Long, Linda L. 1993. The daytime use of agricultural fields by migrating and wintering shorebirds in Humboldt Bay, California. M.S. Thesis, Humboldt St. Univ. 96 pp.

Meretsky, Vicki 1988. Population size and feeding ecology of marbled godwits on north Humboldt Bay, California- July to December 1987. M.S. Thesis, Humboldt St. Univ. 71 pp.

Monroe, Gary W., S. J. Thompson, P. G. Swartzell, B. M. Browning, and J. W. Speth. 1973. The natural resources of Humboldt Bay, California. Calif. Dept. of Fish and Game. Coastal Wetlands Series No 6. 160 pp.

Monroe, Gary W., F. Reynolds, B. M. Browning, and J. W. Speth. 1976. . The natural resources of the Eel River Delta, California. Calif. Dept. of Fish and Game. Coastal Wetlands Series No 9. 108 pp.

Nelson, Eric T.. 1989. The composition, distribution, and seasonal abundance of waterbirds using South Humboldt Bay, July 1987 – June 1988. M. S. Thesis, Humboldt State University, Arcata, CA 77 pp.

Spitler, J. R. 1985. Avian use of newly created wetlands; Arcata, California- April 1980 to April 1981. M.S. Thesis, Humboldt St. Univ. 120 pp.

Ray, Dan. 1982. Present and future management of Humboldt Bay. Pages 77 – 83 In: Christopher Toole and carol Diebel, eds. Proceedings of the Humbolst Bay Symposium. Center for Community Development. Humboldt State Univ., Arcata, CA

Springer, Paul F. 1982. The bird and ammal resources of Humboldt Bay. Pages 60 -67 In: Christopher Toole and carol Diebel, eds. Proceedings of the Humbolst Bay Symposium. Center for Community Development. Humboldt State Univ., Arcata, CA

Stenzel, L.E., J.E. Kjelmyer, G.W. Page, and W.D. Shuford. 1989. Results of the first comprehensive shorebird census of northern and central California coastal wetlands, 8-12 September 1988. Pt Reyes Bird Observ. Rpt. 28 pp.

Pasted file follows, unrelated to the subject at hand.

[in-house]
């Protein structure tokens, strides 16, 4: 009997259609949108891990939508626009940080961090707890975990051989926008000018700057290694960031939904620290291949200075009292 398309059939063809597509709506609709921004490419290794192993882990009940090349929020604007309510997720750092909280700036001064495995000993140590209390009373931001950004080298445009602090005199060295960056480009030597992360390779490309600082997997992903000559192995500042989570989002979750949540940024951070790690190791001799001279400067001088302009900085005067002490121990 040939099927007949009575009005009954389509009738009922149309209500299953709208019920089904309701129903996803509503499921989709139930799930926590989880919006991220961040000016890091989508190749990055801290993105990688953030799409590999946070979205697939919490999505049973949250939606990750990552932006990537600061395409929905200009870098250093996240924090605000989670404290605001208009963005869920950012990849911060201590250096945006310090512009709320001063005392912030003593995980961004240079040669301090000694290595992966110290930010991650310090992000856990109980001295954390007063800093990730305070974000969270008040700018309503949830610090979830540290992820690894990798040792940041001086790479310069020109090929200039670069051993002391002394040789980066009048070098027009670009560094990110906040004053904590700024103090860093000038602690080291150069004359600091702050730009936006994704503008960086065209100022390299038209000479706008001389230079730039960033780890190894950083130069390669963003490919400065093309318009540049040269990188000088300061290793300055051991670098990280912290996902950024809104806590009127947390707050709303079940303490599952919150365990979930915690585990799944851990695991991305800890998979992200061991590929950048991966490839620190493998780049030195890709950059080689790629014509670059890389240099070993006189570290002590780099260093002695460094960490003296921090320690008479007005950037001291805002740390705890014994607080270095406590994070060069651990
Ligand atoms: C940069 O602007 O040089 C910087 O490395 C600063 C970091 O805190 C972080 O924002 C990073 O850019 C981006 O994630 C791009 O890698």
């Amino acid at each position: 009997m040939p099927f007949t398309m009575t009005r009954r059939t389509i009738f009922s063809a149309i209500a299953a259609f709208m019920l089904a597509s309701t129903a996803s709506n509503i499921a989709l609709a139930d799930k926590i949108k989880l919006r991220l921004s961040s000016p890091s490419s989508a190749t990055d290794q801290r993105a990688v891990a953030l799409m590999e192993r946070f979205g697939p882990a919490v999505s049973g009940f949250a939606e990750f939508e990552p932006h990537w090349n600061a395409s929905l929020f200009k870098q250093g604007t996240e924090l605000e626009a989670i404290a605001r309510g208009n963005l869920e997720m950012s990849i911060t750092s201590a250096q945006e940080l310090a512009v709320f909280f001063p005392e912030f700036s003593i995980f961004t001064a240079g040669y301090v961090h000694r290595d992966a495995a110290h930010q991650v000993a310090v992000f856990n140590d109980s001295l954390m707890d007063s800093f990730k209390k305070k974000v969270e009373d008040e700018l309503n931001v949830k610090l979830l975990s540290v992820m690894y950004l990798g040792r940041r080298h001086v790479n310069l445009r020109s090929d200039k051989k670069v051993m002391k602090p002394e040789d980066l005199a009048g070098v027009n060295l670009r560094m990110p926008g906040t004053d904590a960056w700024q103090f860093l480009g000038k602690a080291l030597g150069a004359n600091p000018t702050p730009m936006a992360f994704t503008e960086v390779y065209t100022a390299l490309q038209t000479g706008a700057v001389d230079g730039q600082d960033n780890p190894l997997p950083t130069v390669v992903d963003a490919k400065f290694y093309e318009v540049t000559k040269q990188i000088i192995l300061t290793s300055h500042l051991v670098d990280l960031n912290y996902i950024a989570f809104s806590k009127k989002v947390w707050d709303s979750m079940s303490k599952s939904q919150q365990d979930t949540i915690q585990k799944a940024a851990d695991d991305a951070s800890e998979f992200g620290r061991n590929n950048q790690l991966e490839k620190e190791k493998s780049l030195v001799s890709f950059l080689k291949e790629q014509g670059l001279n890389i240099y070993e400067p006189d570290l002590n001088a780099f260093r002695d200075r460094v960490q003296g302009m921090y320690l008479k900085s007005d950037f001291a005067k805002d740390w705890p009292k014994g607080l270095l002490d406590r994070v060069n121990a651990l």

White, Marshall. 1963. Occurrence, habitat ecology, food habits, and the sex and age relationships of the Wilson Snipe in the Humboldt Bay region. M.S. Thesis, Humboldt St. Univ. 90 pp.

White, Marshall, and S. W. Harris. 1966. Winter occurrence, foods, and habitat use of snipe in northwestern California. J. Wildl. Mgmt. 30 (1): 23-34.

Contact Us

Humboldt Bay National Wildlife Refuge
1020 Ranch Road, Loleta, CA 95551
707-733-5406

Chet Ogan
Research Technician-Wildlife
Redwood Sciences Laboratory USFS
1700 Bayview Drive
Arcata, CA 95521
Ph: 707-825-2952
cogan@fs.fed.us

Links to Additional Resources

  • Godwit Days is a local bird fest that features over 100 docent led field trips and activities each April to celebrate Marbled Godwits and other local shorebirds that stage on Humboldt Bay before returning to nesting grounds in Alaska and western Canada.
  • Humboldt BayNational Wildlife Refuge is open year round with trails and docent led walks.
  • California Department of Fish and Game has several wildlife areas around Humboldt Bay and near Crescent City.
  • Redwood Region Audubon Society lists local birding hotspots and checklists for the region. Other specialties that people come to this area for are Varied Thrush, Blue and Ruffed Grouse, and Spotted Owls. The refuges are great places to view Short-eared Owls, White-tailed Kites, Bald Eagles, Peregrine Falcons, and other wintering raptors.
  • Arcata Marsh and Wildlife Sanctuary
  • Humboldt County Convention and Visitors Bureau lists additional areas of interest, local events, and places to stay in the Victorian Seaport of Eureka and surrounding Humboldt County.